One of the corollaries of this proposition that I find particularly poignant, almost as a twist of fate, is that as human existence is ever more urbanised (removed from ‘nature’), by necessity it must also be more ecologically aware. The proposition is that that the environments we create must also find the appropriate balance in order to abate not just climate change, but the ensuing disparities that will result (e.g. waste, hunger, thirst, poverty etc). As Beck explained, in this transition to the ecological age, there is a need to be attentive to three core metrics:
- Reduction of carbon emissions
- Reduction ecological footprints
- World human development index
He stressed that “we can save the planet and be socially and economically vibrant.” One of the most efficient ways of achieving this, Beck explained, is through retrofitting the whole city not just single buildings and spaces. Arup has developed strategies for realising this goal by addressing the ‘carbon layers’ in a city and are also investigating policy interventions and funding models (such as pension funds). The citywide carbon layers to which Beck refers (and built environment professionals do tend to talk about layers – or striations – rather than flows) include land use, finance and clean technology, food, informatics, water, waste and energy. Beck rightfully points out that federal government has a very important leadership role to play in this process, particularly in the development of interleaved urban and climate policies (areas that the federal government has not sufficiently addressed). It’s here that Arup’s CSR commitment is perhaps potentially powerful. Corporations are stepping up where government has failed to take sufficient responsibility and in embracing these challenges will, potentially, also exert influence on policy. If the thrust of CSR is to do more than comply with regulations, then the power of CSR may be in the creation of causal loops that put pressure on regulations to change, especially where government has failed to act appropriately.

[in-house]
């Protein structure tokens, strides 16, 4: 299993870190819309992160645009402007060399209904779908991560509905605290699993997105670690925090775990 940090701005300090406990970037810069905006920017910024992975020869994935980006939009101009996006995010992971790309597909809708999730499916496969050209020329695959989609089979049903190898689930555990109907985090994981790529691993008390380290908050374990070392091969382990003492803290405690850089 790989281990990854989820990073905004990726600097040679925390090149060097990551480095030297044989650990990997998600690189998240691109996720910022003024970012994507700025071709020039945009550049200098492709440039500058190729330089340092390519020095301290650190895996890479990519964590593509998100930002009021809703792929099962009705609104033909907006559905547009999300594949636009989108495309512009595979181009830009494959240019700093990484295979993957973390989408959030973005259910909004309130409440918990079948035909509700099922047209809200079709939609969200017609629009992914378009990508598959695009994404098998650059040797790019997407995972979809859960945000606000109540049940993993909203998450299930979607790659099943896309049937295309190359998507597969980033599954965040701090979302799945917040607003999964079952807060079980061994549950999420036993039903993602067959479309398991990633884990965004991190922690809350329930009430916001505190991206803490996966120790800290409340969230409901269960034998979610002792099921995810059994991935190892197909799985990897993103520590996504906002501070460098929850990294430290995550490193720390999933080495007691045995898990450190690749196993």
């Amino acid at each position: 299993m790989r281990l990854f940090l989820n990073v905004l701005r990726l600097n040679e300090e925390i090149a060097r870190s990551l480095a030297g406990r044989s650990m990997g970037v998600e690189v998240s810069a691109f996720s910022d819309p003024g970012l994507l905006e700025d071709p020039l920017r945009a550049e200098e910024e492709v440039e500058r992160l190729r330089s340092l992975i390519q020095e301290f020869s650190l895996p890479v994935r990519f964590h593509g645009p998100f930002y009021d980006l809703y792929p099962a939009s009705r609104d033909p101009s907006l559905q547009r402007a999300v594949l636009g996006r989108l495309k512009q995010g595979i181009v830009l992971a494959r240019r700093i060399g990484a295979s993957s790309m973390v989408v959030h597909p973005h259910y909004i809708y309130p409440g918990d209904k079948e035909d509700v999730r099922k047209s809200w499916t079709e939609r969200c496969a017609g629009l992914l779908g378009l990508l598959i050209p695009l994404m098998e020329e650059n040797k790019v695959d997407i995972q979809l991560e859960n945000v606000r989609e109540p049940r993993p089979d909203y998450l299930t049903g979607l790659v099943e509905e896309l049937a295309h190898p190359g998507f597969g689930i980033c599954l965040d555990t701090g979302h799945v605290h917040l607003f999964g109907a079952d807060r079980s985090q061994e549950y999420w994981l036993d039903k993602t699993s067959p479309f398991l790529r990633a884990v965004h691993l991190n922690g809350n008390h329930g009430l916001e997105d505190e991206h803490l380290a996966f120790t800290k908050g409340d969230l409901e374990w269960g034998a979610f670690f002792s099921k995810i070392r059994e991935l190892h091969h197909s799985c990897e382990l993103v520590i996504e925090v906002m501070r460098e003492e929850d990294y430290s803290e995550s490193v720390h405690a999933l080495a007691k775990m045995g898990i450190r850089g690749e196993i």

The citywide approach is what I find particularly compelling about this project, partly because I tend to think that we do not imagine and consider the city in its entirety. I see the design and discussion concentrated in urban and inner city communities with the suburbs seemingly festering in their increasing corpulence, housing excesses and car dependence. While I continue to feel a rift between the urban and the suburban, I was somewhat relieved to see Arup’s video about suburban retrofit on their Resilient Futures website. As technological and engineering marvels are brought to bear on the sustainability of our cities, there are also other needs bubbling away: cultural and social change as well as the harnessing of human ingenuity. One of my pivots in Placing is the need for cultural change to redress the fraught complexity of ‘how we live’; as something textured and granular in how our identities are constructed in time, space and place. In response, Beck says that human interface is vital because all of these carbon layers are the result of our own behaviour and choices. The indignities and hardships that may befall us as a result of climate change are not inevitable. They will, however, be inevitable if we continue to prop up the carbon economy with our buildings, our industry, our consumption and our cities. Ultimately, this may mean pursuing other kinds of conversations and mobilising in other ways – tinkering with the stuff of social or cultural capital – that provide spaces for citizens to not only imagine and create other ways of living, but also come to understand the intricate connectedness of the one and the many.